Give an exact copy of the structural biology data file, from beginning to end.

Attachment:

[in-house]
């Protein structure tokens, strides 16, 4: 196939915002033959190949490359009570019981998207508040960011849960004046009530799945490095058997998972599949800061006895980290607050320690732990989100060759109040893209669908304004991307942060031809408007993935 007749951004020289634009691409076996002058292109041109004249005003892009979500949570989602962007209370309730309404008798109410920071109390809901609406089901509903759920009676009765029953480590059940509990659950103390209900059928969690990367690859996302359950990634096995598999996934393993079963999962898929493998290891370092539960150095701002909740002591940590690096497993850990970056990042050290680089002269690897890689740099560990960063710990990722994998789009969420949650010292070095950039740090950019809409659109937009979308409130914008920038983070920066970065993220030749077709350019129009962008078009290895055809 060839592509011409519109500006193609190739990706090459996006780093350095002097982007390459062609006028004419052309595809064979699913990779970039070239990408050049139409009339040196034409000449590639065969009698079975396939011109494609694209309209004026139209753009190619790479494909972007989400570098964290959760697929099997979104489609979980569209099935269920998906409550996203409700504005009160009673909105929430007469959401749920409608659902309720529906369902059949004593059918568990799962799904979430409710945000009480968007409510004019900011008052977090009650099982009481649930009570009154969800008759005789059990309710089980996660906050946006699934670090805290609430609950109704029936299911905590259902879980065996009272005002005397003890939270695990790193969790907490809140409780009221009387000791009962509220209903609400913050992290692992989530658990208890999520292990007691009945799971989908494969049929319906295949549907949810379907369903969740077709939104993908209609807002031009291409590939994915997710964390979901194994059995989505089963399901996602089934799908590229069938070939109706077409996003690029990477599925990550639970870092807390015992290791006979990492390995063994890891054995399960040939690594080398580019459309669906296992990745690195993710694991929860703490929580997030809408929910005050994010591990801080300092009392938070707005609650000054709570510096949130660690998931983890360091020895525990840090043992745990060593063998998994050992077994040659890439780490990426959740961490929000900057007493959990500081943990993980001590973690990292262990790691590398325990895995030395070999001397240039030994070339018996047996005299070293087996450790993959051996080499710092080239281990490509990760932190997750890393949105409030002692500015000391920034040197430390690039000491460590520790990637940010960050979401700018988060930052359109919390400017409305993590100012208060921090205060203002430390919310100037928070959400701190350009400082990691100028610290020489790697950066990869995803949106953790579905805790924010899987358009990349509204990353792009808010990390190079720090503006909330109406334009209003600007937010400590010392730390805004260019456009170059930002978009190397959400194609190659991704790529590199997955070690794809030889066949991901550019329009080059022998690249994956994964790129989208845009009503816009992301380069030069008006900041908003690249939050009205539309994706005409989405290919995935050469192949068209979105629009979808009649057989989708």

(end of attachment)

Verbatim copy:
[in-house]
């Protein structure tokens, strides 16, 4: 196939915002033959190949490359009570019981998207508040960011849960004046009530799945490095058997998972599949800061006895980290607050320690732990989100060759109040893209669908304004991307942060031809408007993935 007749951004020289634009691409076996002058292109041109004249005003892009979500949570989602962007209370309730309404008798109410920071109390809901609406089901509903759920009676009765029953480590059940509990659950103390209900059928969690990367690859996302359950990634096995598999996934393993079963999962898929493998290891370092539960150095701002909740002591940590690096497993850990970056990042050290680089002269690897890689740099560990960063710990990722994998789009969420949650010292070095950039740090950019809409659109937009979308409130914008920038983070920066970065993220030749077709350019129009962008078009290895055809 060839592509011409519109500006193609190739990706090459996006780093350095002097982007390459062609006028004419052309595809064979699913990779970039070239990408050049139409009339040196034409000449590639065969009698079975396939011109494609694209309209004026139209753009190619790479494909972007989400570098964290959760697929099997979104489609979980569209099935269920998906409550996203409700504005009160009673909105929430007469959401749920409608659902309720529906369902059949004593059918568990799962799904979430409710945000009480968007409510004019900011008052977090009650099982009481649930009570009154969800008759005789059990309710089980996660906050946006699934670090805290609430609950109704029936299911905590259902879980065996009272005002005397003890939270695990790193969790907490809140409780009221009387000791009962509220209903609400913050992290692992989530658990208890999520292990007691009945799971989908494969049929319906295949549907949810379907369903969740077709939104993908209609807002031009291409590939994915997710964390979901194994059995989505089963399901996602089934799908590229069938070939109706077409996003690029990477599925990550639970870092807390015992290791006979990492390995063994890891054995399960040939690594080398580019459309669906296992990745690195993710694991929860703490929580997030809408929910005050994010591990801080300092009392938070707005609650000054709570510096949130660690998931983890360091020895525990840090043992745990060593063998998994050992077994040659890439780490990426959740961490929000900057007493959990500081943990993980001590973690990292262990790691590398325990895995030395070999001397240039030994070339018996047996005299070293087996450790993959051996080499710092080239281990490509990760932190997750890393949105409030002692500015000391920034040197430390690039000491460590520790990637940010960050979401700018988060930052359109919390400017409305993590100012208060921090205060203002430390919310100037928070959400701190350009400082990691100028610290020489790697950066990869995803949106953790579905805790924010899987358009990349509204990353792009808010990390190079720090503006909330109406334009209003600007937010400590010392730390805004260019456009170059930002978009190397959400194609190659991704790529590199997955070690794809030889066949991901550019329009080059022998690249994956994964790129989208845009009503816009992301380069030069008006900041908003690249939050009205539309994706005409989405290919995935050469192949068209979105629009979808009649057989989708």